Matthew 2:13 And when they were departed, behold, the angel of the Lord appeareth to Joseph in a dream, saying, Arise, and take the young child and his mother, and flee into Egypt, and be thou there until I bring thee word: for Herod will seek the young child to destroy him. 2:14 When he arose, he took the young child and his mother by night, and departed into Egypt: 2:15 And was there until the death of Herod: that it might be fulfilled which was spoken of the Lord by the prophet, saying, Out of Egypt have I called my son. 

From a P’shat perspective, we see that the Lord, through a dream, told Joseph to take his family and get down to Egypt because Herod will seek to destroy the Christ child.  Joseph took his family under the cover of night and remained in Egypt until the death of Herod (the Great).  This is fairly straight forward, however, we have an overt Remez here – Matthew quotes the prophet Hosea and says that Jesus needed to go in to Egypt so that the prophet’s words would be fulfilled.  (As a side note, there is at least one covert Remez here (covert meaning, it isn’t a direct quote from a Prophet) – notice this man named Joseph is a dreamer and ends up in Egypt – what does that remind you of?)  But, for this passage, we see that Hosea’s words are about Jesus Christ.  Except one problem – if you go back to Hosea, the context of this verse is about the nation of Israel, not the Messiah.  There are skeptics out there who would point to this as an error in Matthew’s understanding of the Old Testament.  However, Matthew knows exactly what he’s doing.  Let’s go back and understand the Remez to Hosea.

Hosea 11:1 When Israel was a child, then I loved him, and called my son out of Egypt. 11:2 As they called them, so they went from them: they sacrificed unto Baalim, and burned incense to graven images. 

Hosea is a prophet that is to mirror God Himself and Hosea takes a wife who is a harlot and this is to mimic Israel.  Her name is Gomer and Hosea and Gomer’s relationship shows what God is going through with Israel.  Yet the prophet comes towards the close of his prophecy by describing how much God loves Israel and even though He will not overlook their failure, He desperately pleads with them to repent and return to the Lord.  In chapter 11, we see Hosea describe Israel as the son of God who was called out of Egypt yet, they began to sacrifice unto other gods and make idols.  This is clearly not about the Messiah – Jesus has never sacrificed unto Baalim nor made any graven images of these other gods.  Yet, Matthew, with a working knowledge of his scriptures, finds it very fitting to say that Christ is connected to Hosea 11:1.  Remember that when God was talking with Moses about His plans to use Moses to deliver Israel out of Egypt, in Exodus 4:22, we find that God tells Moses that Israel is “[his] firstborn son.”  Their time in Egypt being likened unto a pregnancy and their exodus as the birth of God’s son.  (Hosea is likewise doing a bit of Remezing for us by hyperlinking us back to the Exodus.)  Matthew’s audience would have known Hosea pictures a loving God pleading with His unfaithful wife to return back to Him.  It is God’s love that is going to rescue His wife from the shackles she’s put herself in.  These are self-imposed shackles because of the choices of her lifestyle.  Israel, during the dividing kingdom period, was unfaithful to God and was sacrificing to other gods.  Israel was very much back in the bondage of Egypt, metaphorically speaking.  The birth of Jesus Christ would ring the message of Hosea loud and clear – God is bringing His Son out of Egypt.  Deliverance from bondage is in Jesus Christ.  The TRUE Exodus Israel needed, from their sin, has just been born in Bethlehem.  This is exactly what Matthew is tracking on–using something about the nation of Israel to describe something true about Christ.  This isn’t foreign at all to the New Testament writers.  In Luke’s gospel, he records of a man named Simeon who was in the temple who when he had laid eyes on the Christ child, Simeon makes a declaration that includes a quotation from Isaiah 49.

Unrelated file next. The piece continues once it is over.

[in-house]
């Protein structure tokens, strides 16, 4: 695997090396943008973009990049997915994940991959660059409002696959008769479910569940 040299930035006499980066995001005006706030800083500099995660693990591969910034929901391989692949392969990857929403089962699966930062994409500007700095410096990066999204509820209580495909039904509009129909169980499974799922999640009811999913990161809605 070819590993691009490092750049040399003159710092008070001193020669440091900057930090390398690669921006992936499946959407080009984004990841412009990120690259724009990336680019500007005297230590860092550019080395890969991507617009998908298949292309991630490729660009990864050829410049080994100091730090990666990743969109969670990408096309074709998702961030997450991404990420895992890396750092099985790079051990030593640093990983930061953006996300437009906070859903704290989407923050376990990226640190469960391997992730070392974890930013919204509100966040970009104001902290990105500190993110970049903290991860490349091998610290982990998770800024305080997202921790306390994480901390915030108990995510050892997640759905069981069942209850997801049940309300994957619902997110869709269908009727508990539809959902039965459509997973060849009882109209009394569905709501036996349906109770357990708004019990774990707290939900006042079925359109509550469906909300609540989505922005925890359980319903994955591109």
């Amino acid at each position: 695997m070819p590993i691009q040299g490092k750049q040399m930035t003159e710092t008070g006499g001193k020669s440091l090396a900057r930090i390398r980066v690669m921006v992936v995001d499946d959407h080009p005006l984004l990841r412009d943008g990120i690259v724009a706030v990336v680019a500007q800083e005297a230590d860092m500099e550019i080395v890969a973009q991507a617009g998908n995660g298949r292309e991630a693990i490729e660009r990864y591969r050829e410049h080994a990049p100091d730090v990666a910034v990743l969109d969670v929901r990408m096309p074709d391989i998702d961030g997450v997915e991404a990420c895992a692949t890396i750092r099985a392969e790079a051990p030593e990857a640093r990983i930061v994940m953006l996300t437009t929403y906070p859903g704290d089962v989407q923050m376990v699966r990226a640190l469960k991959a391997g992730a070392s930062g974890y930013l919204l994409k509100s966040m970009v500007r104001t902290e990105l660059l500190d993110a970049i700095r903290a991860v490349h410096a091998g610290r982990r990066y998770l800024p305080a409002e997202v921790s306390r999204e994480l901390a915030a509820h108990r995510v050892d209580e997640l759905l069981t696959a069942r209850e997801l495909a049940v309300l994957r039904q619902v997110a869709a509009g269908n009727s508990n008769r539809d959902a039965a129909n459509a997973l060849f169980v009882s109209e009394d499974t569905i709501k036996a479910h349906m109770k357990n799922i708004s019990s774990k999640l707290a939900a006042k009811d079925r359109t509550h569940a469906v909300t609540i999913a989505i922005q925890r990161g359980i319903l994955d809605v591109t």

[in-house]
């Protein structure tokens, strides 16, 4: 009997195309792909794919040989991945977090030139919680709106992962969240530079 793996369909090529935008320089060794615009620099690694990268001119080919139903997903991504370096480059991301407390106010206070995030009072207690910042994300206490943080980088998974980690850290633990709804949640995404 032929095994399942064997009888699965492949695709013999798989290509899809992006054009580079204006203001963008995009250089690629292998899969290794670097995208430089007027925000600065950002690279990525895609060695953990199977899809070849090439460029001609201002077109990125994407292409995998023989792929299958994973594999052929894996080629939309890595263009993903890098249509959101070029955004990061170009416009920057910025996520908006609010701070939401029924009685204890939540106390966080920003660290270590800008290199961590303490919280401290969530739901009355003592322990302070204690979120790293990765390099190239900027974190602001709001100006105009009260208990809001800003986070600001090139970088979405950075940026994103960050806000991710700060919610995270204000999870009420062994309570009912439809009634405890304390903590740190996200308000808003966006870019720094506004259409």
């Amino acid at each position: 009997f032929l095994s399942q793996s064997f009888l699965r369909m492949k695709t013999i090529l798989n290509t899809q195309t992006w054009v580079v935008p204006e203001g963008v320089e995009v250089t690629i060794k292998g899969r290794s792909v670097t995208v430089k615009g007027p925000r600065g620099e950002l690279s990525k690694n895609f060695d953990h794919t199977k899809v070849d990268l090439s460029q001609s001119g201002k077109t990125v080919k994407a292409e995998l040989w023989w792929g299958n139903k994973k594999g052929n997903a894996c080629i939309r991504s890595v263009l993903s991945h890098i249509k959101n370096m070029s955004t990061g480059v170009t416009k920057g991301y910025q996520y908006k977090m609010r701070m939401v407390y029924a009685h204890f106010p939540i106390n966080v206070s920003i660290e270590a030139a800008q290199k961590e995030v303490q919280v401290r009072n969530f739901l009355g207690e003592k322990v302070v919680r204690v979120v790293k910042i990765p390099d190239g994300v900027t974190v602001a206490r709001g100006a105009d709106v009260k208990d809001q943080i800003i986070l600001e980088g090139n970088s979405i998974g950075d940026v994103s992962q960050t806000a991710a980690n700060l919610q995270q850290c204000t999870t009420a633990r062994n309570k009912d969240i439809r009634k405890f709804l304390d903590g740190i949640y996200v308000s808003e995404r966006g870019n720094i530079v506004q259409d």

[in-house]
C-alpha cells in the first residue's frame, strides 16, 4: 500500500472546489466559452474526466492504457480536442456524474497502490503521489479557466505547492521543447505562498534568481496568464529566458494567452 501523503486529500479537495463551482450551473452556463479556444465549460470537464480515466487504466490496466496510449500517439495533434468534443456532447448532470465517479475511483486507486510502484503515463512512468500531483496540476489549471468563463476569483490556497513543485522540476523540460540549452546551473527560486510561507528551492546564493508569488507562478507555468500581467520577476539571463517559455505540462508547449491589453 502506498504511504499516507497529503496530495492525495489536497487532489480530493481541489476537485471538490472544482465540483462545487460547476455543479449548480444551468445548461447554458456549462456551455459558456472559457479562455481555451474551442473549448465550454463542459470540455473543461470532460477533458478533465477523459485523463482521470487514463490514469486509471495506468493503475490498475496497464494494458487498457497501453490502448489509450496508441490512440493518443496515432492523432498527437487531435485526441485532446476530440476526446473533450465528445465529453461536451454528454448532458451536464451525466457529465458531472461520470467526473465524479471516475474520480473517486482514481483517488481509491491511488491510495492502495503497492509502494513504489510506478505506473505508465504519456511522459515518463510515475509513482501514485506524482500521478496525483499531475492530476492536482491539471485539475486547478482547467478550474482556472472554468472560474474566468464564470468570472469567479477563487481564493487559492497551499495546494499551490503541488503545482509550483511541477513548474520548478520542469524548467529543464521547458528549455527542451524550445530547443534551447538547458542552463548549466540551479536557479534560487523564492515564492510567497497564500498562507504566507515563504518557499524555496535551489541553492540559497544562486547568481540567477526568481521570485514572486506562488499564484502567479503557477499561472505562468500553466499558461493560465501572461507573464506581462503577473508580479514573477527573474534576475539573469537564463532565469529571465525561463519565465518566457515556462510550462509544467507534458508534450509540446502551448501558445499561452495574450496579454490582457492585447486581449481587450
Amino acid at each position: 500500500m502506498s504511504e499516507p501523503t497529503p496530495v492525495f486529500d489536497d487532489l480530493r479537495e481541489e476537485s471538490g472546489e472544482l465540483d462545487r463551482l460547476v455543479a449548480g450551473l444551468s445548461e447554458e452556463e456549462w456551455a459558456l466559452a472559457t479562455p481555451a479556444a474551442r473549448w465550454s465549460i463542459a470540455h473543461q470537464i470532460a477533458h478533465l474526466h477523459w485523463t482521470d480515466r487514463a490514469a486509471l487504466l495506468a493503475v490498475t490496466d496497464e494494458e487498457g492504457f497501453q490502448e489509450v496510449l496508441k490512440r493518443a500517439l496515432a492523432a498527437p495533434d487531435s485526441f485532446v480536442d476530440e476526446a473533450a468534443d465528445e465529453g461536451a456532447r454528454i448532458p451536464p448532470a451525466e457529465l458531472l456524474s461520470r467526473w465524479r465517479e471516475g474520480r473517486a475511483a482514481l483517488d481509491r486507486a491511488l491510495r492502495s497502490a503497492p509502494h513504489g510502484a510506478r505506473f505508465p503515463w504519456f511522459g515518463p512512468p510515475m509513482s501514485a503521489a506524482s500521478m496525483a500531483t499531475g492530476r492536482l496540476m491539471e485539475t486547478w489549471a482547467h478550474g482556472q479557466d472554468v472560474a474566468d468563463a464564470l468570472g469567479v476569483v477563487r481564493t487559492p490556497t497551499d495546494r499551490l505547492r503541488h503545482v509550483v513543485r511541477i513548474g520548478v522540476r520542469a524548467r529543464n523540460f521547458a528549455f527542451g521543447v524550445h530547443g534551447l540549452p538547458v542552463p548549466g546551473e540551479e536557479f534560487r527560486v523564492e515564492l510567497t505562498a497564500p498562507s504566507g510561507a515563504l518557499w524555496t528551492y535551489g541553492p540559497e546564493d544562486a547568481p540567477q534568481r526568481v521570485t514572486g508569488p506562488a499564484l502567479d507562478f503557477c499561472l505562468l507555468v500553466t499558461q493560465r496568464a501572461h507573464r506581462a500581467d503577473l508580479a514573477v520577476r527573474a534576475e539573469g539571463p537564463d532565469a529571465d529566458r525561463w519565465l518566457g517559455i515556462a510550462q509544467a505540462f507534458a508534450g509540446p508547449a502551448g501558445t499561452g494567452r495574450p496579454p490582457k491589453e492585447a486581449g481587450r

Luke 2:25 And, behold, there was a man in Jerusalem, whose name was Simeon; and the same man was just and devout, waiting for the consolation of Israel: and the Holy Ghost was upon him. 2:26 And it was revealed unto him by the Holy Ghost, that he should not see death, before he had seen the Lord’s Christ. 2:27 And he came by the Spirit into the temple: and when the parents brought in the child Jesus, to do for him after the custom of the law, 2:28 Then took he him up in his arms, and blessed God, and said, 2:29 Lord, now lettest thou thy servant depart in peace, according to thy word: 2:30 For mine eyes have seen thy salvation, 2:31 Which thou hast prepared before the face of all people; 2:32 A light to lighten the Gentiles, and the glory of thy people Israel.